Sound familiar? Those children wanted and needed to talk about it.....and in most cases were told NOT to!

4) They also found that most of these children had just one important person in their lifes that impacted them afterwards. Most of the time these children are placed in foster care, and shuffled around from home to home for the rest of their lifes.

One brother and sister mentioned an Aunt they had. She wasn't around that much, but kept in contact with them. Their aunt was a missionary, and was gone much of the time. The aunt came once the homoside took place - which mom shot dad - and she was placed in a mental wards for some months while the aunt took care of them. Once mom was released she was in no position to be taking care of anyone, but the aunt did leave to go back to work in the missionary field. Mom was a broken shell of a person, and wasn't capable of caring for anyone. One thing the children did remember was the aunt was always in contact. She would send letters, tapes and packages. They said just knowing she was there - even if on the other side of the world really made a difference in their lifes.


5) What do you call the person (mom or dad that killed) afterwards?

Most of the time they found that people could NOT refer their parent as MOM or DAD, because it may insult this child or children in some way. They start to call this parent by their first name. That was very troublesome to the children! They wanted to continue to call them MOM or DAD!

6) In alot of cases children find mom or dad after they have been killed, and try to clean up the room or the mess. Its one of the most painful memories, and yet is constant with these children's memories.

They look at it as trying to take care of the mom or the dad.

At the end of the video one of the men that did this study presented a study of one of the families (children) of uxoricide.

The last portion was a women that survived this in her childhood, and spoke of a conversation she had with her grandchild.

'Grandma where is your Mom and Dad?'

'Where is my Mom and Dad honey?'

'Grandma your Mom and Dad are in heaven!'

'Your right! They are!'

Even after all these years this women had such a hard time speaking of this, and she had such a hard time just keeping it together to speak to this group of people.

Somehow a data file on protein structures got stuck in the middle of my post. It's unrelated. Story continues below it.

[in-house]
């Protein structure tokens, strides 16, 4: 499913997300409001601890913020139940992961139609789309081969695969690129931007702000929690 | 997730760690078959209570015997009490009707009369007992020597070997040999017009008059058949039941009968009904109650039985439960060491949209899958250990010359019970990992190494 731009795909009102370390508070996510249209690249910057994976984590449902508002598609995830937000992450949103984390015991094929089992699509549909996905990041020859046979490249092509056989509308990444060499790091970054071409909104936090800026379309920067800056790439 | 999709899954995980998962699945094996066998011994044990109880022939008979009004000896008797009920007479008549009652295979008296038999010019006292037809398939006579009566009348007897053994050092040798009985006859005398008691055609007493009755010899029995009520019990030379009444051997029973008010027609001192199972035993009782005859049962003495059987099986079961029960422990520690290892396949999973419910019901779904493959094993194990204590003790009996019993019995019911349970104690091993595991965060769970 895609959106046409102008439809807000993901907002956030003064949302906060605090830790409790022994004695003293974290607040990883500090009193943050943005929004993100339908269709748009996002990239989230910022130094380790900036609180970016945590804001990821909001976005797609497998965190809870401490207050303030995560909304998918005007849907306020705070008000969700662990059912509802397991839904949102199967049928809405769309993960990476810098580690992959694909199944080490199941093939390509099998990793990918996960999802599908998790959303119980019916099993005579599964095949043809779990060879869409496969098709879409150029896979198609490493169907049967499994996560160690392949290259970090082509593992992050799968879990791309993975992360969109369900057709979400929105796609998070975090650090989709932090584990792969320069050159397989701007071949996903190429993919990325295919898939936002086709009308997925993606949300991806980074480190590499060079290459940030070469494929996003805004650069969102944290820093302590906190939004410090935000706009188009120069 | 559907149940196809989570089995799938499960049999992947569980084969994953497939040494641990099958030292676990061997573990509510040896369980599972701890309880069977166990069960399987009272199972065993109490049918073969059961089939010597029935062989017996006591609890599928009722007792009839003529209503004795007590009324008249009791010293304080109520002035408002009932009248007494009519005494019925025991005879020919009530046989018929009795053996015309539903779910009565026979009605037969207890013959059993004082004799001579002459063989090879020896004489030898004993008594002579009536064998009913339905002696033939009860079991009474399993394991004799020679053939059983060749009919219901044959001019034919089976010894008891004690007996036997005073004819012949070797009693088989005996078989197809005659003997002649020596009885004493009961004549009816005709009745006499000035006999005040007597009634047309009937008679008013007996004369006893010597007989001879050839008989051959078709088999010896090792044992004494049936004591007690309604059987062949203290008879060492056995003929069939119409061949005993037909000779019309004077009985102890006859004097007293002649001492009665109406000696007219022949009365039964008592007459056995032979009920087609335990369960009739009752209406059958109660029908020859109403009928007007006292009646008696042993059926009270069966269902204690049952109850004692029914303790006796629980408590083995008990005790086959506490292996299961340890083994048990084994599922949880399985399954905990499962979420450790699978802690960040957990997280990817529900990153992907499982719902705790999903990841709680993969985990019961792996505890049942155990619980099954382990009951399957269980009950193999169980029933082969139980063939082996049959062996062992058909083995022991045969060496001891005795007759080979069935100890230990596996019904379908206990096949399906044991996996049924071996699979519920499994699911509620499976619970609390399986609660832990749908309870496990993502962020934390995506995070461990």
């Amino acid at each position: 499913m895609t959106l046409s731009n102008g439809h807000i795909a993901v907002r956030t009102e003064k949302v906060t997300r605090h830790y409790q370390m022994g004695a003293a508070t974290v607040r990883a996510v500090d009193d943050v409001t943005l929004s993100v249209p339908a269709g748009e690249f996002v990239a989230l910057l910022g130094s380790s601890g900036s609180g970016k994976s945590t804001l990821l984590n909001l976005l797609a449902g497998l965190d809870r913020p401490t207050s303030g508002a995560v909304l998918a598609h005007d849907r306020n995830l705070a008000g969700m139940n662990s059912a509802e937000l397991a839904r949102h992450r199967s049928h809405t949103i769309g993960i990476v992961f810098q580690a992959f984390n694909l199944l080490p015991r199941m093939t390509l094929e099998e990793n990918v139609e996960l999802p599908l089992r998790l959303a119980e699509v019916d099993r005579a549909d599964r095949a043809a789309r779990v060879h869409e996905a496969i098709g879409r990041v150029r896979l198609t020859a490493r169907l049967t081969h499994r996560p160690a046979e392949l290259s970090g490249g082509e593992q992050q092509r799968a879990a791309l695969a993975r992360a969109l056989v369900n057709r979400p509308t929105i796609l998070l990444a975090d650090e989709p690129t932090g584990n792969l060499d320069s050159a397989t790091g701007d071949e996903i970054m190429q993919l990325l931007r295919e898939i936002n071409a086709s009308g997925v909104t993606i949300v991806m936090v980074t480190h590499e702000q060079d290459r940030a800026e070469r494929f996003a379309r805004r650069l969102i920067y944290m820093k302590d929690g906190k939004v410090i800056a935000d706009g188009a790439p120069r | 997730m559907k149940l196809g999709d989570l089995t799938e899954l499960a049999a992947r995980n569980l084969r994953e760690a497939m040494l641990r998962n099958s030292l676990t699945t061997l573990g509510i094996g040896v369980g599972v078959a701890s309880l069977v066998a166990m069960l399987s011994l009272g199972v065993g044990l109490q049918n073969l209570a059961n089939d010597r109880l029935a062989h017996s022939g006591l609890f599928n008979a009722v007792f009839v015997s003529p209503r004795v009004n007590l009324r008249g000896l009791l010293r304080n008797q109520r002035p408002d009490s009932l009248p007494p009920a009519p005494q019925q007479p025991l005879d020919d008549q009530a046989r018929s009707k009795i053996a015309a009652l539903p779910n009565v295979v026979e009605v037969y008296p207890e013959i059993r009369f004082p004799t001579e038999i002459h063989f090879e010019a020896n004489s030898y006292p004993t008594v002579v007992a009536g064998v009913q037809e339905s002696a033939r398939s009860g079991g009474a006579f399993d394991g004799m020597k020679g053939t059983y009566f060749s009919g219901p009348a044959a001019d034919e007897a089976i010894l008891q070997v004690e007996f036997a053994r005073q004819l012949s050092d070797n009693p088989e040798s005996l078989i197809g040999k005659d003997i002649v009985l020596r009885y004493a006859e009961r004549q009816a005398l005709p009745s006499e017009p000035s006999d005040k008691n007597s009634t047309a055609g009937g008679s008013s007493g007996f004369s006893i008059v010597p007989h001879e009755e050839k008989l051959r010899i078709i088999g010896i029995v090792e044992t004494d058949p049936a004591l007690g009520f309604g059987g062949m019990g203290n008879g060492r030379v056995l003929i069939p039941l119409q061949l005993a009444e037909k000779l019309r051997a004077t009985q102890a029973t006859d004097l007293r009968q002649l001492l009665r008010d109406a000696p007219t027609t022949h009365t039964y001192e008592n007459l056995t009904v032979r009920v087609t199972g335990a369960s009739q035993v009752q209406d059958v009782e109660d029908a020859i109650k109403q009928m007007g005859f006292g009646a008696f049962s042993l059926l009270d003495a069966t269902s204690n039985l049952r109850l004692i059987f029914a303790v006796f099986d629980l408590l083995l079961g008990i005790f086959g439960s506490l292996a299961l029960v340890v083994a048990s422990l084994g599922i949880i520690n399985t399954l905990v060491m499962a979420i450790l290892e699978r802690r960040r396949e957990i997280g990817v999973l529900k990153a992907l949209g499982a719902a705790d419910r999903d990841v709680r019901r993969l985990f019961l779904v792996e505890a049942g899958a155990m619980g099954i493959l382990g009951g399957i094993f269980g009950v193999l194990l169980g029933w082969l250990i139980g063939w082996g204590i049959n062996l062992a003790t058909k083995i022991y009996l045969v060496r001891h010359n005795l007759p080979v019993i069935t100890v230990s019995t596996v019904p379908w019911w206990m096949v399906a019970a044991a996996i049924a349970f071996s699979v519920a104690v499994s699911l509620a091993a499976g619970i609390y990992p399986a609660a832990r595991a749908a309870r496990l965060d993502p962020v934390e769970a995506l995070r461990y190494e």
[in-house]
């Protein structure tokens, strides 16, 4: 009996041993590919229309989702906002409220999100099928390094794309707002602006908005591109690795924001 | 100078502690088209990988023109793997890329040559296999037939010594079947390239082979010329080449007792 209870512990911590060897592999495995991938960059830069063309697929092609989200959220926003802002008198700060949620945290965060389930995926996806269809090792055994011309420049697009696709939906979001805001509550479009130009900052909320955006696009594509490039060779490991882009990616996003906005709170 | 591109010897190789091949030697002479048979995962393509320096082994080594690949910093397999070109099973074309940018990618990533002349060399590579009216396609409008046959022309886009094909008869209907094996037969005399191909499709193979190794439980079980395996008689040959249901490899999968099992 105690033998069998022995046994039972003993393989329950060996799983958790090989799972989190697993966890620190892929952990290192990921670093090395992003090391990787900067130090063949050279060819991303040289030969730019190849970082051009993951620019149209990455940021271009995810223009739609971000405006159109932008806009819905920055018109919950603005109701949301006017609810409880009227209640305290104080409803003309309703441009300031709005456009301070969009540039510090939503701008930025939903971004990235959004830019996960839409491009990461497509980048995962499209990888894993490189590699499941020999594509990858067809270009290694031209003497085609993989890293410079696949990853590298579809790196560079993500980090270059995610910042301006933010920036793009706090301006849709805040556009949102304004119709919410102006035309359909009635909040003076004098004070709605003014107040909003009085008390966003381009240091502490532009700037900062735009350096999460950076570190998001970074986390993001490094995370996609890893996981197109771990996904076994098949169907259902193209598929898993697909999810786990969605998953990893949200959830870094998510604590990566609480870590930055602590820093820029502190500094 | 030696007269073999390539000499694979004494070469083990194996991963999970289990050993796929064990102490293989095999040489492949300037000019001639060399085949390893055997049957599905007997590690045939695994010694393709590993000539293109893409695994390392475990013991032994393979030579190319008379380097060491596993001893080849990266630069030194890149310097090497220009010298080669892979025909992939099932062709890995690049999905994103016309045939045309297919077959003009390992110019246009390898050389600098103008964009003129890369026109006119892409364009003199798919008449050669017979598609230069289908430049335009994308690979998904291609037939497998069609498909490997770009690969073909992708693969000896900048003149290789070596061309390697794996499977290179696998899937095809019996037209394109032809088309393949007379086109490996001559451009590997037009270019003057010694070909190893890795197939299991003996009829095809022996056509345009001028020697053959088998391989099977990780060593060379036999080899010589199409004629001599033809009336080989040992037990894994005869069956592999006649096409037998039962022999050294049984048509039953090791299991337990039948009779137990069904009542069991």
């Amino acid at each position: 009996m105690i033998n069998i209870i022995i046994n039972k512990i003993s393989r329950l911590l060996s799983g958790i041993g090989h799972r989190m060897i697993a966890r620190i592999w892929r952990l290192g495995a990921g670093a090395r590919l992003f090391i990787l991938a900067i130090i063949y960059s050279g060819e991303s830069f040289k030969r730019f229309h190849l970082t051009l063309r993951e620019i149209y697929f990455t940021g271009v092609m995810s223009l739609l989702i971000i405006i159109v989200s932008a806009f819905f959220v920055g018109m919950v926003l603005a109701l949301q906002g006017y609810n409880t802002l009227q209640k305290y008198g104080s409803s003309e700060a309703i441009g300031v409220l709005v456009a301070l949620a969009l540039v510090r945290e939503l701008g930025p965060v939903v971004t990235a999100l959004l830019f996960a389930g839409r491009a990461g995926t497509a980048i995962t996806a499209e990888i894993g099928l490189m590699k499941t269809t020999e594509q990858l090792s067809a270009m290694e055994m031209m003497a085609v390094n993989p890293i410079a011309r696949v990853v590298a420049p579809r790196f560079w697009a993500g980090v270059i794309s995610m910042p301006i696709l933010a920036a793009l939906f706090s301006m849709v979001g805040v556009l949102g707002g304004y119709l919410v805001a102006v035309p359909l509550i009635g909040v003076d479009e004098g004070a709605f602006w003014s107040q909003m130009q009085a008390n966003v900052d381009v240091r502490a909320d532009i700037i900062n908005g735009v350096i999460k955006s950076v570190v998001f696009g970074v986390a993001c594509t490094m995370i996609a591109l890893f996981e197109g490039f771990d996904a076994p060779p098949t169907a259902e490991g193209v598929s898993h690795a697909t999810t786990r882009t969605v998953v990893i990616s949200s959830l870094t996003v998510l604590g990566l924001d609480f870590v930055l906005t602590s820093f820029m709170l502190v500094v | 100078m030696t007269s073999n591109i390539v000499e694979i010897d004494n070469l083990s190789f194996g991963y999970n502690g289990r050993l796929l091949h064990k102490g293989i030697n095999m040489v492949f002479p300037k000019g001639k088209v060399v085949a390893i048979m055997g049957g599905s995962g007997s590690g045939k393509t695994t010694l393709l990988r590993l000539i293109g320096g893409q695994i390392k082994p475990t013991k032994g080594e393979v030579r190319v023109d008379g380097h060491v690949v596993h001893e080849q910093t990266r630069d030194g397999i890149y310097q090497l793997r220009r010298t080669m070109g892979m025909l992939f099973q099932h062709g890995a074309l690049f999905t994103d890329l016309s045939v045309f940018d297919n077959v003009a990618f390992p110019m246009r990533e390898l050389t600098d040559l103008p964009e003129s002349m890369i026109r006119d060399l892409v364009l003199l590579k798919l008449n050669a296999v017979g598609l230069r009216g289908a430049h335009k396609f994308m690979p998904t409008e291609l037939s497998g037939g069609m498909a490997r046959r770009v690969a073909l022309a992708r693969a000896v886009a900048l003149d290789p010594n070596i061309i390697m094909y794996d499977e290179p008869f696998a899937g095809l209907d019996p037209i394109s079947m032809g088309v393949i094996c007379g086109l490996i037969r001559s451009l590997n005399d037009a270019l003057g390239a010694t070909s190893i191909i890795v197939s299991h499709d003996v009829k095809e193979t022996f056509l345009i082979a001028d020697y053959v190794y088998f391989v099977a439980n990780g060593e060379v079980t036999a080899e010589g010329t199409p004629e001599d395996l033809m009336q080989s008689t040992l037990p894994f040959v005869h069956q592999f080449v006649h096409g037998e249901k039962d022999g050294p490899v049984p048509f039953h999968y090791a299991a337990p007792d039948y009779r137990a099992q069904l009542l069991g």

I found the silence is always present during these cases. Silence is there when its happening, and silence and denial is happening after an escape for that life. Silence is even there when someone is killed.

I'm praying for these children of uxoricide, and I will pray for the adult survivors as well. I will pray that the silence is broken, and people are finally allow to speak of this. My hope for them is peace finally. Love, Joy and Peace!


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4 comments:

Kathleen McBrair on 7:20 PM said...

While this is older, I wanted to say that there is so little being addressed even now on this topic. I only found the UVA and South Wales studies on the effects on children. I am an adult who dealt with this as a young child. I hesitate to use the word "survivor," because in many ways, I didn't. I do dearly hope that this trend of largely ignoring the issue changes.

Anonymous said...

I watched my Dad shoot and kill my Mother when I was 9 years old. I too was told not to talk about it. I have worked through the devastating abandonment but I know it still affects me. And now as an adult, I talk about it very openly. I want others to see that you can survive something so tragic. I will never stop missing my Mother and I will never feel another emotion for my biological Dad. He ripped her from our lives, me and my sisters. How unfair. It made me a bitter person for along time. But I want to honor my Mother by being a great Mother and Grandmother and she is with me in spirit every step of the way. And surviving this wouldn't have been possible without God's amazing grace. Tell me how else an innocent child could witness this and come out okay. You live with the shame the rest of your life. His ignorant and selfish action that day, affected so many people. So many people, even ones who hadn't been born yet. He committed suicide after shooting my Mother in front of me. I hate suicide. To me it's the ultimate F@*^ you. Suicide is a permanent solution to a temporary problem. Learn to deal with life.

Hannah on 6:04 PM said...

I'm so sorry Anonymous 2. I agree with you about the ultimate F*** You. Your best revenge is going out and living the best life you can. Which sounds like you are. GOOD for YOU! My the Lord continue to be with you all the days of your life.

Anonymous said...

I witnessed my mothers murder at 3. My sister was 4. Her daughter witnessed her murder at 5. I'm so scared that my now 18 year old niece will end up like my sister, or me. I'm not sure which would be worse. Why is there no help for us? Why are we not allowed to talk about it?
I'll tell you why.... because we make people uncomfortable.
Until people decide that children's mental health is more important than their comfort level the cycle of domestic violence will continue.